Singapore and the US can innovate and develop new sustainability solutions together.

Inovues, an American company focusing on insulating glass retrofit technology, was crowned one of the winners of the CapitaLand Sustainability X Challenge to support the test bed of high-technology sustainable solutions in the built environment, where they will pilot their innovations at selected CapitaLand properties worldwide.

Enterprise Singapore (ESG) works with corporates and government agencies to share challenge statements, which provides a platform for SMEs (small and medium-sized enterprises) and startups to develop innovative solutions - from ideation, pilot trials to commercialisation.

For instance, ESG's Sustainability Open Innovation Challenge (SOIC) has seen positive responses from demand drivers and solution providers.

Dole Sunshine Company participated in SOIC last year, launching challenge statements to reduce fruit loss and move towards zero fossil-fuel based plastic packaging.

Beyond innovation challenges, intermediaries like IPI Singapore can catalyse technology matching through online tech marketplaces and events including Crowdsourcing @ TechInnovation 2021.

Singapore and US companies could leverage such platforms to crowdsource ideas, co-innovate and catalyse the development and commercialisation of solutions.

Where to go, and how to start?

It is important for Singapore businesses to understand the interests of US partners and the operating environment, identify suitable entry locations, and localise sustainability solutions to meet market preferences.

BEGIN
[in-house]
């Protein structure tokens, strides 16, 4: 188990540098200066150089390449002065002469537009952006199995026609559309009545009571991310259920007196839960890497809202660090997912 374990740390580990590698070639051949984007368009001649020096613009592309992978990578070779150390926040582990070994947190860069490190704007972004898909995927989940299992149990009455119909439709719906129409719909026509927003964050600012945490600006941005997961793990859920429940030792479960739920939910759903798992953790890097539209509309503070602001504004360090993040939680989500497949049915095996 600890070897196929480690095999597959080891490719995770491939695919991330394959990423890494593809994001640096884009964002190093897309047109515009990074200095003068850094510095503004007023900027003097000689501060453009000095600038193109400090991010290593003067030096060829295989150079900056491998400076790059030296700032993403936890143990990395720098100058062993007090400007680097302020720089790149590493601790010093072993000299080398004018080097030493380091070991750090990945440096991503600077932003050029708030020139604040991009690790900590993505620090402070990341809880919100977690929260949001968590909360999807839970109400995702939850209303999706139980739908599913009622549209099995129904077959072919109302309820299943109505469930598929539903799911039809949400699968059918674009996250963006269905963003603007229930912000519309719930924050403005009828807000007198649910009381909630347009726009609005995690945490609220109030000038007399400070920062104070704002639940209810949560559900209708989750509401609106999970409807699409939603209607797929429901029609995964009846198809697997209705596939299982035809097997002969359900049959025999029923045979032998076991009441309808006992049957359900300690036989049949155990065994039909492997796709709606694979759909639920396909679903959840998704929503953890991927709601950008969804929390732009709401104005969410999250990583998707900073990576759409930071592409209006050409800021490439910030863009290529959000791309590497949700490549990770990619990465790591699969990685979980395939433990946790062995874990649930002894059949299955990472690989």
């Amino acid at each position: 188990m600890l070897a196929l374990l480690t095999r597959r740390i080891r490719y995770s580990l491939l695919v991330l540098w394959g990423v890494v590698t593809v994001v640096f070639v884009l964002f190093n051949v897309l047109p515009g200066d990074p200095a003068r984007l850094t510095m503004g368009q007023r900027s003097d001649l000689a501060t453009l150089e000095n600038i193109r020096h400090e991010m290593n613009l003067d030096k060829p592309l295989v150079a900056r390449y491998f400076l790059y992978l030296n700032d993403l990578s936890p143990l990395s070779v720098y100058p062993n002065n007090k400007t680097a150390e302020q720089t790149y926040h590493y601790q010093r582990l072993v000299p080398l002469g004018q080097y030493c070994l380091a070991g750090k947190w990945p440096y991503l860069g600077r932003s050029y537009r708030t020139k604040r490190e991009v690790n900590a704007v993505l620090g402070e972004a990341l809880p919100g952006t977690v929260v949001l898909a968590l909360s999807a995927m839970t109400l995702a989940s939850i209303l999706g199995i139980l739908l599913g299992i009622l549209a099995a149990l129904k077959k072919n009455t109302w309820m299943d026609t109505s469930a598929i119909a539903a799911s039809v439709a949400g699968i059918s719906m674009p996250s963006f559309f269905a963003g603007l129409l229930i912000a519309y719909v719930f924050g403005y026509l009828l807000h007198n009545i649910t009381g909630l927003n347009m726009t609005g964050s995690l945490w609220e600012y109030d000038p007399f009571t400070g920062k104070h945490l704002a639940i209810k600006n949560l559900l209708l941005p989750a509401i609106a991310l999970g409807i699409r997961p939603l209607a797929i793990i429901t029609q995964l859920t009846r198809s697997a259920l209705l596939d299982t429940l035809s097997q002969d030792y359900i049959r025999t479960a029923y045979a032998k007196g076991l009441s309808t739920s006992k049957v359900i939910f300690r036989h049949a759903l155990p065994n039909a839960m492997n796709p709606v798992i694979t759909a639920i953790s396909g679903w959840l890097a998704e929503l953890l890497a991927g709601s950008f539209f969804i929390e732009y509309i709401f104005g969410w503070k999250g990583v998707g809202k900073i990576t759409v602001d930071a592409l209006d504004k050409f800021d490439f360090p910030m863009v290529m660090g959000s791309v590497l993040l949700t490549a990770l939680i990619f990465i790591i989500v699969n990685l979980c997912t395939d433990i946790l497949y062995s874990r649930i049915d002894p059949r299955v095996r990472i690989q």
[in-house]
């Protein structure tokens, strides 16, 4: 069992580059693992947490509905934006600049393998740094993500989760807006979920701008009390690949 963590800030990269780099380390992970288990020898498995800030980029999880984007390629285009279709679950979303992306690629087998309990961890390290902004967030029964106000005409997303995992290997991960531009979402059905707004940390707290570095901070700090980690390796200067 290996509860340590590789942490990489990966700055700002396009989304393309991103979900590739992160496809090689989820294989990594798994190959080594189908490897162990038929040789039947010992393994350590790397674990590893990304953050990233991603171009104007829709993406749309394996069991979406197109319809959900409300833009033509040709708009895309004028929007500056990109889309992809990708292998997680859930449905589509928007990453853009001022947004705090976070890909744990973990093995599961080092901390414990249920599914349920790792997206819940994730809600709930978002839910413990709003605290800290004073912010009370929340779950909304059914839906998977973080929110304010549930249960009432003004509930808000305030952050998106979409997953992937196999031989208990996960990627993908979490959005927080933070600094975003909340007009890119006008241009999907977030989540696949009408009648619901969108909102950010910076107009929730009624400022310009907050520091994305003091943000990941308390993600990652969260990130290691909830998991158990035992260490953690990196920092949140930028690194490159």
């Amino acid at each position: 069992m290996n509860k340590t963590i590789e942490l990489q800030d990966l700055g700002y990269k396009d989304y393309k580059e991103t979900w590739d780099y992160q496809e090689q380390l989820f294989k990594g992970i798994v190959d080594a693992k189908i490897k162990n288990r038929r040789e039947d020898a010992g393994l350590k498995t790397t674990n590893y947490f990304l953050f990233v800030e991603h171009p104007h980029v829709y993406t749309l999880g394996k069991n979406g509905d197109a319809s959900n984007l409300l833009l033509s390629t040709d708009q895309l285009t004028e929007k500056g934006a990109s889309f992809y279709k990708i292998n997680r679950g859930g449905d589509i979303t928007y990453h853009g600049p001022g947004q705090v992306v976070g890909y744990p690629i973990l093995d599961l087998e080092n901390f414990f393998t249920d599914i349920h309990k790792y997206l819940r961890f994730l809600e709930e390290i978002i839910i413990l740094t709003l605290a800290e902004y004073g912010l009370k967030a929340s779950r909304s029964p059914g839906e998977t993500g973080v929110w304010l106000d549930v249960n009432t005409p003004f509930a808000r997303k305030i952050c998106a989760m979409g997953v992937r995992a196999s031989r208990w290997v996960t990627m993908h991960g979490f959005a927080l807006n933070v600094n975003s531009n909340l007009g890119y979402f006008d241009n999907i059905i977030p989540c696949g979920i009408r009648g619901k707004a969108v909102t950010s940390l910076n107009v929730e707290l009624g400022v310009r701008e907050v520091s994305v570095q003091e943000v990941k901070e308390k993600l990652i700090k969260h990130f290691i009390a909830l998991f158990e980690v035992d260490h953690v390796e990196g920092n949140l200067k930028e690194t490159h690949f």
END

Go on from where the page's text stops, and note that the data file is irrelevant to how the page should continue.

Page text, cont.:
Webinars and virtual missions organised by ESG and partners could help them stay abreast of the latest regulations and opportunities.

They can tap ESG's Overseas Centres, in New York and Los Angeles, and other partners to refine their go-to-market approach.

Startups can gain inroads into the Silicon Valley ecosystem through 500 Global, ESG's Global Innovation Alliance partner in San Francisco.

Trade shows and conferences remain effective in helping companies gain market entry.

This year, ESG led a delegation involving 28 companies to participate virtually in the SelectUSA Investment Summit, organised by the US Department of Commerce.

Businesses can reach out to the US Embassy in Singapore and the US Commercial Service to support their expansion into the market through strategic connections to federal and state government agencies.

At the recent Singapore Week of Innovation and TeCHnology event, where sustainability and climate change were a key focus, businesses keen to explore opportunities in the US participated in the US Market Access Session.

Singapore businesses, especially SMEs, can tap the Enterprise Sustainability Programme to build new capabilities and capture global opportunities in the green economy through training workshops, product development projects, certification and more.

ESG's Enterprise Financing Scheme-Green also provides financing support to businesses that develop solutions to reduce waste, resources, and greenhouse gas emissions.

Last year, despite the challenging business landscape, around 120 Singapore companies worked with ESG to engage the US market for the first time.

As both countries move towards the green economy, the US Embassy and ESG are committed to facilitating more successful collaborations in clean energy and sustainability.

  • Rafik Mansour is charge d'affaires, US Embassy Singapore. Tan Soon Kim is assistant chief executive officer (Global Markets), Enterprise Singapore.